A soft sound of water moving among thousands of grass-blades—to the hearing it is as the sweetness of spring air to the scent. It is so faint and so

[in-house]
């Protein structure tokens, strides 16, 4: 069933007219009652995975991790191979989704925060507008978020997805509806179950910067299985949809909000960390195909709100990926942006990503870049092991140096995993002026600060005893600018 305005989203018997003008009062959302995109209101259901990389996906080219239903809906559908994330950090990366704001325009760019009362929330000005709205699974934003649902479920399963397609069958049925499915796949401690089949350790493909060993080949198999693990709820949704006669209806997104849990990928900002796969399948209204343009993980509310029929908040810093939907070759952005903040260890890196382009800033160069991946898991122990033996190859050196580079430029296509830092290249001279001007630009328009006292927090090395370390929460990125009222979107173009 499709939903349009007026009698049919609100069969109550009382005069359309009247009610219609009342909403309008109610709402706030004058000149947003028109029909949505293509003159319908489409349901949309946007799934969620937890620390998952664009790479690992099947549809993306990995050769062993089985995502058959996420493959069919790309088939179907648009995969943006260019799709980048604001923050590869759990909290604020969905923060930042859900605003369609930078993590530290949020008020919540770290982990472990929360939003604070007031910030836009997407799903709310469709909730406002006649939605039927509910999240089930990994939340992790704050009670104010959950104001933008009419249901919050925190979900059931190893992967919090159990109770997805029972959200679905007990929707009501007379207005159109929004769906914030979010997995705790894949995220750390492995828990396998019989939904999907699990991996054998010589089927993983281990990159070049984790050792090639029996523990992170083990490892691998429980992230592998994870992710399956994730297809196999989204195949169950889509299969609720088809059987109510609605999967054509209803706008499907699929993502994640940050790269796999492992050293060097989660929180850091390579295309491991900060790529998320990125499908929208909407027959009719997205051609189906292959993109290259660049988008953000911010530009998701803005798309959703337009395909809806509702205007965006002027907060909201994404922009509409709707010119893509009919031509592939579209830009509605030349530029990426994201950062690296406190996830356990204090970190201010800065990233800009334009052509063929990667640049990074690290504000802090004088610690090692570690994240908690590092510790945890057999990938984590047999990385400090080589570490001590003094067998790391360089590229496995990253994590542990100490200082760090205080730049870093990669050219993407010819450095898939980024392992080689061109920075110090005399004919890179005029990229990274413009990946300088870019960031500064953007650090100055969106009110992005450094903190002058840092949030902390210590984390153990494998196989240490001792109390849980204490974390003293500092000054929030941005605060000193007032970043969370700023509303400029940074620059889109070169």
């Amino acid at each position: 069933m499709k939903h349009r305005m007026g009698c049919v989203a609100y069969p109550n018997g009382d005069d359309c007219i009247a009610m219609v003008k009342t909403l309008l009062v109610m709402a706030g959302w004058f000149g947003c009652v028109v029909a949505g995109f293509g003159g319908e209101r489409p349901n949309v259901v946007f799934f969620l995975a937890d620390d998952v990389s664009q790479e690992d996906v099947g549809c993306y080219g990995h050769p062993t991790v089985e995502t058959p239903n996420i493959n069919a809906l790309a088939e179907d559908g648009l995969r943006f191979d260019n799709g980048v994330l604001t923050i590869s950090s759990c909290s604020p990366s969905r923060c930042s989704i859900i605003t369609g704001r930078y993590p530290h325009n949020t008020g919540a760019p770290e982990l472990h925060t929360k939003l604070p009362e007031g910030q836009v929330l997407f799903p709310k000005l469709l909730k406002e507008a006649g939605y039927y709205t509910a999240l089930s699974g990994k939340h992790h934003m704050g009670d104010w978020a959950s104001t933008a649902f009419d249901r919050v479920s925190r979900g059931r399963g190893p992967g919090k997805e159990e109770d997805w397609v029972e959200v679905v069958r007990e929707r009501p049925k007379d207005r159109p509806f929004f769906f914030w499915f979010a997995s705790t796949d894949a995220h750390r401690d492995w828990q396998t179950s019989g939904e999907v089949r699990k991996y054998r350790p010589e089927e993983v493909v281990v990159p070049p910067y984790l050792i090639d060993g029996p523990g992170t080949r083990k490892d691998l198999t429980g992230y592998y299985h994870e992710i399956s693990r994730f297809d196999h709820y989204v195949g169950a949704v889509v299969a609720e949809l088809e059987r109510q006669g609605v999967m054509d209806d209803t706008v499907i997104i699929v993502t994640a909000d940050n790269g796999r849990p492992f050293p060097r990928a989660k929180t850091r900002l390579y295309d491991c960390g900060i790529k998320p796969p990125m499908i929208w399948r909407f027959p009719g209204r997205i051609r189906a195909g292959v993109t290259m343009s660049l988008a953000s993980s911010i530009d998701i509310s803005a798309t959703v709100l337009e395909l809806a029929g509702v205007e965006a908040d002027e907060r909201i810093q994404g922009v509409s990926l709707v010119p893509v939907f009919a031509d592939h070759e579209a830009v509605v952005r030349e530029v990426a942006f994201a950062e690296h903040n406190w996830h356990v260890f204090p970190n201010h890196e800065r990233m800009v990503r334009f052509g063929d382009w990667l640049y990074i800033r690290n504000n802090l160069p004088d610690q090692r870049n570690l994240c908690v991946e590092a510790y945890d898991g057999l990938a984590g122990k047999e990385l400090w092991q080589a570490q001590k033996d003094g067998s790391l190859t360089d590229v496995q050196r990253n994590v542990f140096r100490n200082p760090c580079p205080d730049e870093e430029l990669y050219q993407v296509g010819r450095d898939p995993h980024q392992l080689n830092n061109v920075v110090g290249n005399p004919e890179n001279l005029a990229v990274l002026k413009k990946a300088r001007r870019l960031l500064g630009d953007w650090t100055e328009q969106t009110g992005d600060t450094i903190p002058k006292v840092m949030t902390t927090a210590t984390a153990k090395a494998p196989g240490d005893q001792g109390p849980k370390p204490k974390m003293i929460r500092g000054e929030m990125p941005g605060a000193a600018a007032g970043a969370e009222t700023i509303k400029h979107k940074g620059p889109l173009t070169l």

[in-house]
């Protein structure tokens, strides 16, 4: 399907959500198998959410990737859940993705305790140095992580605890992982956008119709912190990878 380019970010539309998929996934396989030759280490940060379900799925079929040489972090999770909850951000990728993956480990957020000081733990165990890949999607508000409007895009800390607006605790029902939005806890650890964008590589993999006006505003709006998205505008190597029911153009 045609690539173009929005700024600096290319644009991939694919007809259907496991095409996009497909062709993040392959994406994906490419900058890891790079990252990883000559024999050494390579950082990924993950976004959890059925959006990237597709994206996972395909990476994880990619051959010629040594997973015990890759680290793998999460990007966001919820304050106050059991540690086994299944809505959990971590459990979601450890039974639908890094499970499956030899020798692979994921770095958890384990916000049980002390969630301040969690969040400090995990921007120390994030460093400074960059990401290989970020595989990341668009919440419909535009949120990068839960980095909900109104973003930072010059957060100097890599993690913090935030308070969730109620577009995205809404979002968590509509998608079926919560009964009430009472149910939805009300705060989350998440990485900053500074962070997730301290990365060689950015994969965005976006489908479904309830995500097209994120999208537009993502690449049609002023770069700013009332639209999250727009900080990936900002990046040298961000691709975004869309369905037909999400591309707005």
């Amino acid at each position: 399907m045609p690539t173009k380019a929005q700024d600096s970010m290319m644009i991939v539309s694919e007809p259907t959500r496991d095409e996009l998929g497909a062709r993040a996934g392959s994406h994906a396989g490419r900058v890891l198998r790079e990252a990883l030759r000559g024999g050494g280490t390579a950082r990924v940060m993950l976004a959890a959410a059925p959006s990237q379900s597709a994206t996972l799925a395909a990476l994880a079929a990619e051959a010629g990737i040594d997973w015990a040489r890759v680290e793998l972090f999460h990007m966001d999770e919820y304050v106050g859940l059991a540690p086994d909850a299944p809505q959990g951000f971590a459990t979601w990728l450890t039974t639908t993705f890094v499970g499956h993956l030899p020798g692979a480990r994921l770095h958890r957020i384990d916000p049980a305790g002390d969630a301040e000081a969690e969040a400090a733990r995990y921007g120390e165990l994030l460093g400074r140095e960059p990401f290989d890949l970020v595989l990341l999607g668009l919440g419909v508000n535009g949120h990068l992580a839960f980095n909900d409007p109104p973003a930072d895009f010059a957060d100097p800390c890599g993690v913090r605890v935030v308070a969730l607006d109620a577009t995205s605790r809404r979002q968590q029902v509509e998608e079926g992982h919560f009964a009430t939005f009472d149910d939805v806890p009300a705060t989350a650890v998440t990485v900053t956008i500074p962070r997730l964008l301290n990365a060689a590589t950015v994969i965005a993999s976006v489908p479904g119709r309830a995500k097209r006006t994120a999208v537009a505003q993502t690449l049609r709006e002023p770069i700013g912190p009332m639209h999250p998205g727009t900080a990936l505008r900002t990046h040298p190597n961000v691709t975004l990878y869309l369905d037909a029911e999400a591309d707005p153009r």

diffused that the exact spot whence it issues cannot be discerned, yet it is distinct, and my footsteps are slower as I listen. Yonder, in the corners of the mead, the atmosphere is full of some ethereal vapour. The sunshine stays in the air there, as if the green hedges held the wind from brushing it away. Low and plaintive come the notes of a lapwing; the same notes, but tender with love.